Small N.Va. Town's Top Officer Disarmed by Restraining Order
Friday, September 16, 2005
For the past two weeks, Sgt. Gregory Breeden has been running the tiny Haymarket Police Department in Prince William County. But he's been doing it without a gun.
Breeden lost his right to carry a weapon when his estranged wife accused him of trying to break down their kitchen door with a hatchet and making threats against the family. A judge on Sept. 1 ordered Breeden to stay away from his family, at least until a hearing on the matter today. In Virginia, anyone given a protective order -- even a police officer -- is prohibited to carry a weapon.
The hatchet incident is the latest controversy to confront Breeden and the nine-officer department in the past two months. This summer, the Haymarket Town Council suspended the popular sergeant and Chief James E. Roop without pay but has not explained why, saying the actions were a confidential personnel matter.
Roop, whose annual salary is $56,808, and Breeden, who earns $44,000, returned to work in July after being suspended for 15 days. Roop is expected back on the job Monday from a separate, paid leave. Meanwhile, a Juvenile and Domestic Relations Court judge in Warren County is scheduled to decide today whether to extend Tina Breeden's protective order for as much as two years.
The incident that led to the protective order "was pretty terrifying," said Kristen Carter, 19, who said her stepfather removed the entire door. She said Breeden was warned that the family had called police. "He said, 'They're not going to do anything anyway.' "
The Breedens, Roop and Tina Breeden's attorney, Georgia Rossiter, declined to comment or did not return phone calls. The names were redacted in the affidavit filed for the protective order, but sources familiar with the case said it was filed by Tina Breeden.
Town Council member James Tobias said the private domestic dispute will become a serious public concern if the protective order is extended.
"I know I am personally concerned about this," Tobias said. "The concern here is that if a judge finds there is a legitimate reason to have [an extended] protective order issued, then Breeden therefore can't carry a weapon and serve in the full capacity. Where do our responsibilities lie with our citizens?"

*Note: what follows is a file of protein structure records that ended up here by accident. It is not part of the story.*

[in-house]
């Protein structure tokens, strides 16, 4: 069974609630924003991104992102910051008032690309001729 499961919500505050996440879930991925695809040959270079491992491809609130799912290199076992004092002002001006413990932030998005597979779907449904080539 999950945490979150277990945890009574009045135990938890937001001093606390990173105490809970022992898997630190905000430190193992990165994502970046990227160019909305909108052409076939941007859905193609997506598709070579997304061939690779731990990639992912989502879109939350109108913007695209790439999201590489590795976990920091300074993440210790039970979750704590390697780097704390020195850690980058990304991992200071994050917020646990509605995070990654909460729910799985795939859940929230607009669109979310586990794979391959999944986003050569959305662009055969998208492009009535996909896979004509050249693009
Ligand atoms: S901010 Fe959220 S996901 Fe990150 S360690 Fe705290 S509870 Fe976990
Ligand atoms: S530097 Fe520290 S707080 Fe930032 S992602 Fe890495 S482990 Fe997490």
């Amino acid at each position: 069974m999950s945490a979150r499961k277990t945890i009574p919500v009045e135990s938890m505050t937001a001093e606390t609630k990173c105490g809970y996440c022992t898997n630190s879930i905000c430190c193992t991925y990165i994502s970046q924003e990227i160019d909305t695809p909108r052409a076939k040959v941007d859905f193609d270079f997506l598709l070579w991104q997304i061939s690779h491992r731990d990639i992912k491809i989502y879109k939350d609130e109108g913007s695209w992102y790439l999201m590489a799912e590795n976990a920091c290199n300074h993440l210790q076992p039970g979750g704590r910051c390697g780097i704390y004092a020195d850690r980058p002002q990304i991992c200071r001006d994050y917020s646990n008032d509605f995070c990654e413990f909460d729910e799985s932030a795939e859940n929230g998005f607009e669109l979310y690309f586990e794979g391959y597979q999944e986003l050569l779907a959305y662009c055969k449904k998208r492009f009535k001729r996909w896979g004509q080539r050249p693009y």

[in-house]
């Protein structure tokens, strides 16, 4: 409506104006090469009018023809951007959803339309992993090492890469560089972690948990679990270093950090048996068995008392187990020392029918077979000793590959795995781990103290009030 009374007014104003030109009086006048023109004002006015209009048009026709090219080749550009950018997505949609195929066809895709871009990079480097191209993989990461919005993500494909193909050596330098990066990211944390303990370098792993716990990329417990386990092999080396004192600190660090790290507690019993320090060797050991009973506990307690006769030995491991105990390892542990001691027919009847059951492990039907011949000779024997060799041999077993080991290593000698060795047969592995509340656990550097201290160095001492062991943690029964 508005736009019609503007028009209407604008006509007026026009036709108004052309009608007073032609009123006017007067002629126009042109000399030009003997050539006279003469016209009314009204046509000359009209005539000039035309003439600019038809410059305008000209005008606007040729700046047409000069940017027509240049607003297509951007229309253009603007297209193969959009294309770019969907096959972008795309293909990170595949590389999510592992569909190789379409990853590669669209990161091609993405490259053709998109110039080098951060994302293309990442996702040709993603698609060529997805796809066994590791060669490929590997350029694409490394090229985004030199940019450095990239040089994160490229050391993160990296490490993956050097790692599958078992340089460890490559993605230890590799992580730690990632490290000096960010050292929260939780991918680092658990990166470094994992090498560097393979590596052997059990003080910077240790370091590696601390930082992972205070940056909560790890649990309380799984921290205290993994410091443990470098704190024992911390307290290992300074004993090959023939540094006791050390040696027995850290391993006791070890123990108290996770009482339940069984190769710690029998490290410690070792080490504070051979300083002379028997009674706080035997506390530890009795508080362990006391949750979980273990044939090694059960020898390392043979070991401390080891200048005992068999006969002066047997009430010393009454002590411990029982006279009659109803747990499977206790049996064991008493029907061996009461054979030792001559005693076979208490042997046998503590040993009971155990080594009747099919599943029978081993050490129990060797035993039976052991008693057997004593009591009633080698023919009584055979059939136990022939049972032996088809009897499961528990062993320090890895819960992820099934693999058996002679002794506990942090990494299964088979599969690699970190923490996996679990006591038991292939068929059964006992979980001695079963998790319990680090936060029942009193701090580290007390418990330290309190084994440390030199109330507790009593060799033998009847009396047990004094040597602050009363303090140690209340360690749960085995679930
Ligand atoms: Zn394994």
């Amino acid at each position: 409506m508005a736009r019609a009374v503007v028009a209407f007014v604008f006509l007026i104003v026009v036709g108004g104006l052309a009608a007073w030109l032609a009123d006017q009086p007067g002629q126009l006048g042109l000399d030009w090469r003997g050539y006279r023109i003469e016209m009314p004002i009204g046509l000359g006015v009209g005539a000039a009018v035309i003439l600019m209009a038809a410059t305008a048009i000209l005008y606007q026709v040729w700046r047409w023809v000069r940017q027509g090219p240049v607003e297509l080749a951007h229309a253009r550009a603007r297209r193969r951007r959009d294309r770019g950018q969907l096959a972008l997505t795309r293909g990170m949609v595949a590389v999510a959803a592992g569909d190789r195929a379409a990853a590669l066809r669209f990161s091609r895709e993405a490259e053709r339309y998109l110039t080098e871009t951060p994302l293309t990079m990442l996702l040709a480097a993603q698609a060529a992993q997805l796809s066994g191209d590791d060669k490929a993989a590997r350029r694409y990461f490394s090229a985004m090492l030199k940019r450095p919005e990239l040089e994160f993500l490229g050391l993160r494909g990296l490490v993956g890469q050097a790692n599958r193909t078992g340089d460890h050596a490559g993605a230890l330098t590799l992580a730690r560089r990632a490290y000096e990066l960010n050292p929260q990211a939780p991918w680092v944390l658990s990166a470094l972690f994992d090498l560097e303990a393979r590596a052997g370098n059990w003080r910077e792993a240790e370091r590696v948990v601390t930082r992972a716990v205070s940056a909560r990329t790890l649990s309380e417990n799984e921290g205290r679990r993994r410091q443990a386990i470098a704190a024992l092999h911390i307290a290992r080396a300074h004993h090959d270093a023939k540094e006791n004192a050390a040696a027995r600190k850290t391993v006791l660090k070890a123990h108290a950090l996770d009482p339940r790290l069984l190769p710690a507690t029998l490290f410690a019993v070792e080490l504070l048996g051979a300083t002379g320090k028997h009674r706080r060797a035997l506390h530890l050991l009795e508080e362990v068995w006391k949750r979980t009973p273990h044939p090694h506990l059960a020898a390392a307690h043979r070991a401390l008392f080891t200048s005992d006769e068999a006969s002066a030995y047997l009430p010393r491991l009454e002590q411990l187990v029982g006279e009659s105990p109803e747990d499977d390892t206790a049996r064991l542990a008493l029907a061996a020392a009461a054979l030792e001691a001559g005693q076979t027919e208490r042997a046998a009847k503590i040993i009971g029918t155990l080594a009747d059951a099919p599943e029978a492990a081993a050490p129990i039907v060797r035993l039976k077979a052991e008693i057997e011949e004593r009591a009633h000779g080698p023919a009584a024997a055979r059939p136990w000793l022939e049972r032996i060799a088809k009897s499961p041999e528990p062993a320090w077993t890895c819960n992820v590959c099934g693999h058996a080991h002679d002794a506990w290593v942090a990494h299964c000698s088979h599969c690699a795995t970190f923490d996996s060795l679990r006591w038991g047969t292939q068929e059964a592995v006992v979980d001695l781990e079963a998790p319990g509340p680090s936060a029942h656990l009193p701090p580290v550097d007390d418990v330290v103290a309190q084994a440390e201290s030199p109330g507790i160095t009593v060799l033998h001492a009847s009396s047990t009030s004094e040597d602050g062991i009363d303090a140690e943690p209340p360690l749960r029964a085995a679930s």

For about the past two weeks, the town's mayor said, Breeden, 46, has been in charge -- without a weapon -- while the chief has been on paid leave to tend to his sick daughter. For now, Breeden is on desk duty, catching up on paperwork and evaluating equipment, Mayor Pamela Stutz said.
"He's not driving his car, and he can't arrest anyone," Stutz said. "If I felt that he was going to take an ax to me or the town, I wouldn't have him on desk duty. I don't feel that he's any danger to the town."
Police officers said they are suffering from low morale but don't want to talk publicly about the flap, fearing retaliation.
The incidents that led to the restraining order began Aug. 8, when Gregory Breeden called his stepdaughter at work, allegedly making threats, according to Carter and the affidavit.
At the time, Breeden and his wife were living at the same Warren County residence but in separate quarters that had different locks, said Capt. Norman Shiflett of the Warren County Sheriff's Office. The next day, Breeden allegedly used the hatchet to knock down the kitchen door leading into his estranged wife's part of the house.
In her affidavit, Tina Breeden wrote that she and her family were "placed in fear of bodily harm" when her husband allegedly began using the hatchet. Police were called, but no arrest was made because there was no evidence of physical injury, Shiflett said. "There is no crime in damaging your own property," he said.
Stutz and Town Council member Robert Weir, who serves as the police department's liaison, declined to comment on the protective order filed against Breeden, saying it was a personnel issue. They said Breeden, like Roop, is well regarded in the community.
The officers are known for giving out their personal cell phone numbers to concerned business owners, stopping their vehicles to chat with residents and teaching self-defense courses to women, according to officials and residents.
The mayor said the chief has been on paid leave for the past two weeks because he has been tending to his daughter, who has leukemia. Stutz said she is trying to organize a bone marrow screening in the town in support of Roop's family.
The suspensions and the protective order, she said, mar the town's reputation because the incidents have fueled an array of half-truths and rumor. "The worst part about it, the thing that bothers me, is the gossip that spreads," Stutz said. "People are interested and want to know all the details, but sometimes you cannot disclose that."
Serious crime is not a big problem in the incorporated town of about 1,000 people. It has only a few retail stores and restaurants, and the speed limit is 25 mph.